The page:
Home » » Describe a single collar thrust block. How would it be fastened to the ship hull?

Describe a single collar thrust block. How would it be fastened to the ship hull?

Describe a single collar thrust block. How would it be fastened to the ship hull? How would
it compare with a multicollar thrust block? What care and attention does it require and how is
clearance measure?

The thrust shaft is connected to the main engine crank shaft. In the case of a direct drive
reciprocating engine, to the main gear wheel shaft. In geared installation; it functions as well as
transmitting the engine torque also to the next shaft, is to transfer the thrust of the propeller, to
the thrust block, which being securely fitted to the hull of the ship. The shaft is comparatively
short with a coupling at each end a thrust collar in the middle of its length and a ? at each side
of the thrust collar.

The journals run in bearings housed in the thrust block which is secured. Each side of the collar
bears upon a number of kidney shaped white metal faced pads supported in the thrust block
those on the forward face of the collar being to take the astern thrust. The back of each kidney
piece has a hump or step to allow the pads to pivot and the slightly so that the lubricating oil,
picked up by the collar from the bottom of the block can squeeze its way as a wedge shape film
between the pad and collar surface and be dragged over the whole surface. Thus there is always
a film of oil maintained between the faces and there is consequently no metallic contact.
Thrust pressures in the region of 24 bar can therefore be carried without danger of overheating
due to friction. Particular attention is giving to the strengthening of the structure of the double
bottom heavy loads be supported and vibration minimized, but the thrust from the thrust block
is to be transmitted to ship’s hull.

All structure below the boiler and engine rooms is increased in thickness, additional longitudinal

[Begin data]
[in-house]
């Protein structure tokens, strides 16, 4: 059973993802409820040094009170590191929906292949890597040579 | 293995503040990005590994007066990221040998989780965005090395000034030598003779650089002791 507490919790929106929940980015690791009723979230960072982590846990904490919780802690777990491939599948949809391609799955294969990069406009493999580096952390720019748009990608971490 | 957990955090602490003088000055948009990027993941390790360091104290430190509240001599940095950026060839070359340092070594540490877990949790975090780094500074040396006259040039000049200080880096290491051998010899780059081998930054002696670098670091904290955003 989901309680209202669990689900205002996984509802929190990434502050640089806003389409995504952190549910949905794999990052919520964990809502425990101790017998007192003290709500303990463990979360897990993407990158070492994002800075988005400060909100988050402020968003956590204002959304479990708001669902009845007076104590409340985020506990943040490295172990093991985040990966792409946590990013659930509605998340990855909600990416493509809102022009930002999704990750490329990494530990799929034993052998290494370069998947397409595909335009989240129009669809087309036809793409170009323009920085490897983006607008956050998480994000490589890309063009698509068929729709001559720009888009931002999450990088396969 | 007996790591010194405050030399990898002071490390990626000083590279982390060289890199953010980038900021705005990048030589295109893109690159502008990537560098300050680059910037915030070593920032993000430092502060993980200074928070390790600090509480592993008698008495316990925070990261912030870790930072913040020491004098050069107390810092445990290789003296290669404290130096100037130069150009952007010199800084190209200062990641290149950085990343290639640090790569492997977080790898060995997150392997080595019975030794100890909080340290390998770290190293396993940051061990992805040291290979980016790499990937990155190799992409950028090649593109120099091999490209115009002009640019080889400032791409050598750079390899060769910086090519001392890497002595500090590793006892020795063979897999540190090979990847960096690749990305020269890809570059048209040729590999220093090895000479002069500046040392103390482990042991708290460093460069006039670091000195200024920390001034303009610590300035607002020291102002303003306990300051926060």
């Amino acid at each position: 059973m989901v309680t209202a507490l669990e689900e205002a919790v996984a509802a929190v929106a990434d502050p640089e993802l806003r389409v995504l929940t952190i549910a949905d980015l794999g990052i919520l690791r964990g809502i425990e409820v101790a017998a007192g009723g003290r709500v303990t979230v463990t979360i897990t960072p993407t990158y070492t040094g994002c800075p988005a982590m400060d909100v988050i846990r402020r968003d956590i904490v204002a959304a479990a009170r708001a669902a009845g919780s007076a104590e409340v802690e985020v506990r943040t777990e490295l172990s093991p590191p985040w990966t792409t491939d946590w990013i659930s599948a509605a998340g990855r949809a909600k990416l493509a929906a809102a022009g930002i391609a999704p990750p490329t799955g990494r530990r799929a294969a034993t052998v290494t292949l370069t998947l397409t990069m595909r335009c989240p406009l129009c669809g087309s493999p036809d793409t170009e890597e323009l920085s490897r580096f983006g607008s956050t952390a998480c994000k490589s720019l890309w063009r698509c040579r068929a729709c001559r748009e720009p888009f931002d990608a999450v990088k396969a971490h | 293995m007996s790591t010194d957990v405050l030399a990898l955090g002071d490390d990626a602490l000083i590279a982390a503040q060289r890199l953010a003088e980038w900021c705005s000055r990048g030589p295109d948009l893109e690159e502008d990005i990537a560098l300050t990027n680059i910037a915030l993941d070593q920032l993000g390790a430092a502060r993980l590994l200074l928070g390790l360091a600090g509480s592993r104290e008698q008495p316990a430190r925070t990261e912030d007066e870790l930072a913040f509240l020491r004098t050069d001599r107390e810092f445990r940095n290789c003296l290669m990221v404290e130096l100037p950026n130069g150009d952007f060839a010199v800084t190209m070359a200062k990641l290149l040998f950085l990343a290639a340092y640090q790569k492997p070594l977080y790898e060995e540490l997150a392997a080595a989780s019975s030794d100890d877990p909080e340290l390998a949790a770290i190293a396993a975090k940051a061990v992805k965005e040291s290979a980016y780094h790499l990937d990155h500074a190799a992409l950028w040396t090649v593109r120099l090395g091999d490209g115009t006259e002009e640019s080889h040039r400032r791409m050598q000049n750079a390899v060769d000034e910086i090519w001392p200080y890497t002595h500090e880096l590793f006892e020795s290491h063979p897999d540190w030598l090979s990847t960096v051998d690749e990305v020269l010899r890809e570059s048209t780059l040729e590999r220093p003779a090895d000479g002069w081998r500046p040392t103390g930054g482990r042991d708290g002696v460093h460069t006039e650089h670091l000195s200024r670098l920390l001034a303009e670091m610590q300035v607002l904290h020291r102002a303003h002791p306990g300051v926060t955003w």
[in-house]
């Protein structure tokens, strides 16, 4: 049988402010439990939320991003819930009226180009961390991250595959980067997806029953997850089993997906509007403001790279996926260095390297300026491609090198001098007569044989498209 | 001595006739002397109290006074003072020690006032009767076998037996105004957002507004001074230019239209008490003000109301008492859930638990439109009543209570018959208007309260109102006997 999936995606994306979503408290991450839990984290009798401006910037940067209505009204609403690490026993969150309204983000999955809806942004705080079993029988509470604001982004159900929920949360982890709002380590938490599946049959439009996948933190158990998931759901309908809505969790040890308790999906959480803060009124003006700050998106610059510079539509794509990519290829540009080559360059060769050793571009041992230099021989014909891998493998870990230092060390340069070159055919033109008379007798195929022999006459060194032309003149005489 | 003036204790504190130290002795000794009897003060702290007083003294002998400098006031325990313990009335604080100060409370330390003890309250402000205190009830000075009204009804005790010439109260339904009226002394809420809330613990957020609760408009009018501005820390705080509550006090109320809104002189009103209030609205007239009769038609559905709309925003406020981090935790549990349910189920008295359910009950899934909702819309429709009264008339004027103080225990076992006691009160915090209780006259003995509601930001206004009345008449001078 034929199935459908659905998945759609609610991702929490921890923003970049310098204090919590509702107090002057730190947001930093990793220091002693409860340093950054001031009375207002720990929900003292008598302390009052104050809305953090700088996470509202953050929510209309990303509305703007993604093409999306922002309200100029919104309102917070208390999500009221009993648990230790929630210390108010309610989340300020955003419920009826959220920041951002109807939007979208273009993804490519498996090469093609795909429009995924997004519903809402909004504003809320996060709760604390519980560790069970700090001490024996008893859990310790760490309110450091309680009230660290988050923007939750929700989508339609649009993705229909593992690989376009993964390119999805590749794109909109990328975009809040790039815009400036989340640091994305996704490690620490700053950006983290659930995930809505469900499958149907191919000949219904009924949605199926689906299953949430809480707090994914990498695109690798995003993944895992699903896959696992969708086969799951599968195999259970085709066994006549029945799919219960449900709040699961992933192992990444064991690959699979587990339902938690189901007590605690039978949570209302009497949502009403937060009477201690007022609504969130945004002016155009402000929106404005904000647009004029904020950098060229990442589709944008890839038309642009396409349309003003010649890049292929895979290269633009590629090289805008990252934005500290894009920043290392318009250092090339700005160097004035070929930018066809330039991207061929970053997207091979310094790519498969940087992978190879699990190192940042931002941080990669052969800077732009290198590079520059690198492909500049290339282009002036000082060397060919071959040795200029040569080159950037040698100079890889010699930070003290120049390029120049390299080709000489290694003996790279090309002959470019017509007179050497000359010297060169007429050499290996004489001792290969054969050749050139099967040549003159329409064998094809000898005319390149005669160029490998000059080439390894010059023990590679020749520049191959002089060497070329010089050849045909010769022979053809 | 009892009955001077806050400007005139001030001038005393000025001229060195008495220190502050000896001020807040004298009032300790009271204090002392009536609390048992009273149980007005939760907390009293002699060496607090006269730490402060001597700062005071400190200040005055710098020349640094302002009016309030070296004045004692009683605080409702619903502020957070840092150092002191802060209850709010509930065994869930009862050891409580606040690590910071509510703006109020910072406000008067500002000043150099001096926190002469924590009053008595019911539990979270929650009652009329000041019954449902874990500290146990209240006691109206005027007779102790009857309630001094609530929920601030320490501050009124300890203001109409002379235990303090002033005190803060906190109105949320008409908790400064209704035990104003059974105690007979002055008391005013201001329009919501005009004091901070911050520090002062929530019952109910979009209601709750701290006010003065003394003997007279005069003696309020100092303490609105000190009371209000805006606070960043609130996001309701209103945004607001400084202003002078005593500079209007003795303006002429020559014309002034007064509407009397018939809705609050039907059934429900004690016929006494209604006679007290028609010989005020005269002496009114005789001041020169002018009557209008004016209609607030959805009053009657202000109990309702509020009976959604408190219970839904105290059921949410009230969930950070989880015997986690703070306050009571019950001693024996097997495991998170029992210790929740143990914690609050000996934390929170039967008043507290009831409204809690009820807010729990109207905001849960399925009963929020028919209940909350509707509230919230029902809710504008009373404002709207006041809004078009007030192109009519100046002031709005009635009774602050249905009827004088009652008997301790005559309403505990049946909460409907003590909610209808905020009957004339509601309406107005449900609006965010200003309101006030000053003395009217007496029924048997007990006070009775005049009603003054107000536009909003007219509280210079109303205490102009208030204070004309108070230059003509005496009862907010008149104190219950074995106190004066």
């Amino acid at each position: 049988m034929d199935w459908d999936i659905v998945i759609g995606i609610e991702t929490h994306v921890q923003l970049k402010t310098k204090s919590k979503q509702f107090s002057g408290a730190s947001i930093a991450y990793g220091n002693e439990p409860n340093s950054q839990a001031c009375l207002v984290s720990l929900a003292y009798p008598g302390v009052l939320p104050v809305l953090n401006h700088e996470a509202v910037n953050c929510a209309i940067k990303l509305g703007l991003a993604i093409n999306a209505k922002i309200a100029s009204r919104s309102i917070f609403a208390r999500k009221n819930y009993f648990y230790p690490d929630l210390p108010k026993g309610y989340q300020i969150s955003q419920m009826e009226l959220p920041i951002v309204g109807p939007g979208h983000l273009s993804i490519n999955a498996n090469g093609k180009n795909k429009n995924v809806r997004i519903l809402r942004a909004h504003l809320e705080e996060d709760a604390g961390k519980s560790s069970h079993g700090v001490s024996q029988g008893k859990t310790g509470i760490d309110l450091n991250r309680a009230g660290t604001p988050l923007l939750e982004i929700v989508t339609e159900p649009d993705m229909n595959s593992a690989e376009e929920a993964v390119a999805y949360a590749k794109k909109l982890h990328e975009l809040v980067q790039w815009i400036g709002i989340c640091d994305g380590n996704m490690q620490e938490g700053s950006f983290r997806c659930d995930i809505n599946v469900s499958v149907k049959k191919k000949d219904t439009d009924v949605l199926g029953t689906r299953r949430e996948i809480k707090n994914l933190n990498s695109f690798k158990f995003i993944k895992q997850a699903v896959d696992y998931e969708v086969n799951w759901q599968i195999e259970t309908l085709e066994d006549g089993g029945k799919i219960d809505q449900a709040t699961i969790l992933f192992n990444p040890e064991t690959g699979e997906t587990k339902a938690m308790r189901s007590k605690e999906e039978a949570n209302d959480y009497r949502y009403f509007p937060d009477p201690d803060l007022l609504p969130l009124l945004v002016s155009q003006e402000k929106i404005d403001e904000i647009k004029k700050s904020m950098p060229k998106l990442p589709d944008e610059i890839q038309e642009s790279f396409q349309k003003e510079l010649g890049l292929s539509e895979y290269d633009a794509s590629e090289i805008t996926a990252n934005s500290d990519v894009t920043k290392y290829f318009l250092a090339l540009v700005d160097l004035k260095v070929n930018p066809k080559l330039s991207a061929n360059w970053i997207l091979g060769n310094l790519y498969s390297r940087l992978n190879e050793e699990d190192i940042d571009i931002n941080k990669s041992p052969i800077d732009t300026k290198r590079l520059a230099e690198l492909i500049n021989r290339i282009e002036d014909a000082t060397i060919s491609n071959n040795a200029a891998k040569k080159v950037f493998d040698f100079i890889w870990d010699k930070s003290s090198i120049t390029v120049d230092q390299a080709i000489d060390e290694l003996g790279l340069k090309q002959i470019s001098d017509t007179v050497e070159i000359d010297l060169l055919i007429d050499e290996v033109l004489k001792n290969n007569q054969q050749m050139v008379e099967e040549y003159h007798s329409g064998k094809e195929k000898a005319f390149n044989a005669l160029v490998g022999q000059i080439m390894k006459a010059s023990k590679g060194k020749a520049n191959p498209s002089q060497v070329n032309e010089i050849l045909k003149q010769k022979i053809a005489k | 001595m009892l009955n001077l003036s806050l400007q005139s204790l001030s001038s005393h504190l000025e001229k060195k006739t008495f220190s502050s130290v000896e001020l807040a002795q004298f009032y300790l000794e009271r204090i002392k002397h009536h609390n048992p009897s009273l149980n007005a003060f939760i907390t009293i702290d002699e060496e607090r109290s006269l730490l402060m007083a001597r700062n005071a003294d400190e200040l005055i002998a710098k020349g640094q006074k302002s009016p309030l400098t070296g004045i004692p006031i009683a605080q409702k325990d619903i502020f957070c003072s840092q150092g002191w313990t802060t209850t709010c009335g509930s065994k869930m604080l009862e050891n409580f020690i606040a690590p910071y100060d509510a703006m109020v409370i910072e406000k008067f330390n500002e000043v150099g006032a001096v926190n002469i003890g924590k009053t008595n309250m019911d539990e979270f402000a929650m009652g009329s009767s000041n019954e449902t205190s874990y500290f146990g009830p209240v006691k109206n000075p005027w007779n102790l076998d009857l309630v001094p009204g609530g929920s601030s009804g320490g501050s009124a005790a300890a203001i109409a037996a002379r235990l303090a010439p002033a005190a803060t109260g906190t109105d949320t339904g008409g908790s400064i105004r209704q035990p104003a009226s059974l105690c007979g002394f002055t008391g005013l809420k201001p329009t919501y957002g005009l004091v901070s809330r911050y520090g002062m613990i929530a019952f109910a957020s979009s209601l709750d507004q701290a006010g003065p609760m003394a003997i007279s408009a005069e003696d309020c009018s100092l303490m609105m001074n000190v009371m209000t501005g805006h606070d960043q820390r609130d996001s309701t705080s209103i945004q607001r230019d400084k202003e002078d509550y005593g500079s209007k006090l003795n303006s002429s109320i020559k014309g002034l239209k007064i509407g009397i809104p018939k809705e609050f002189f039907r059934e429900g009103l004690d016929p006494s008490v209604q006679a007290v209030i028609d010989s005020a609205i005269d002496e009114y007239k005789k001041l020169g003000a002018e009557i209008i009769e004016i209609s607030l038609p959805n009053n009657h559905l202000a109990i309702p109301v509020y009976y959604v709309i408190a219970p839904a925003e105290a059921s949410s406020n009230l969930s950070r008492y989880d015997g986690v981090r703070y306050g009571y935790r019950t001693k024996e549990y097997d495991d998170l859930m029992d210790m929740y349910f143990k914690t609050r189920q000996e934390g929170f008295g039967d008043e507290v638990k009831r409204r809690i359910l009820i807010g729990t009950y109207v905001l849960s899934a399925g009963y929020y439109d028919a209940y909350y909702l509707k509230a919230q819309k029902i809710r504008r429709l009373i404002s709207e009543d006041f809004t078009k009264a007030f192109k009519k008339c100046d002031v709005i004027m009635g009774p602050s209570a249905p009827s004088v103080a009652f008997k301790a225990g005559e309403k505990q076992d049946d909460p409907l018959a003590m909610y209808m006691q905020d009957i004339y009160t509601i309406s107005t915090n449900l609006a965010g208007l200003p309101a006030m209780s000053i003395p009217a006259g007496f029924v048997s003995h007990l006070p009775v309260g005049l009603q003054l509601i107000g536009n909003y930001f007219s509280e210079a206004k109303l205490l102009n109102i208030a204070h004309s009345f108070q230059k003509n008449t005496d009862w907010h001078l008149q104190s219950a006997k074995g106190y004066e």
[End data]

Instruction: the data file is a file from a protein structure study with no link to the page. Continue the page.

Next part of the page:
girders are incorporated so that they are pitched closer together, all girders have double angles
and all parts are bearing fit. A tank top plate of extra thickness ( 40mm or more ) runs
continuously from under the engine bedplate to under the thrust block seating, the forward
edge of the thrust block base either contacts the engine bedplate or chocks are fitted to have
the same effect of spreading thrust load over a greater area of the ship’s hull.

Chocks are also fitted at the after edge of the thrust block. Most medium diesels have the thrust
block as an appendix to or integral with the engine. When the engines are going ahead the
thrust force is taken up by the surface of collars. This reduces the length of the block and it will
be obvious that this is not a drawback as the engines only need to run astern for short period.
The thrust block is secured to the hull of the ship by means of a pedestal made up of plates and
angle iron, the hull being strengthened at this part so to transfer the thrust and distribute it over
the hull. The shoes are usually held in position by large adjusting screws each shoe having
separate jam nuts to permit the load to be distributed evenly over the various collars. The faces
of the shoes are usually filled with white metal which permits about 70lbs per sq in of effective
surface when the engine are running at full speed ahead.

On many ships the shoes are water cooled while on others they are contained in an oil bath. the
modern Mitchell thrust block only one collar, the collar having kidney pieces or rolling fitted,
and the pressure that can be carried may be as high as 500psi this style of thrust is fitted in all
modern ships having either turbine, reciprocating or diesel machinery, as the friction is greatly
reduced and the size and weight of the thrust block is greatly reduced.

Base and covers are made of cast iron, while the bearing at each end are made of gunmetal.
Lubrication carried out by means of an oil scraper, fitted in the collar which intercepts the oil
brought up by the rotating collar from the oil bath below, so forming a cascade of oil over the
thrust pads. The end bearings are self lubricated and oil deflecting rings are fitted at each end to
prevent oil escaping.
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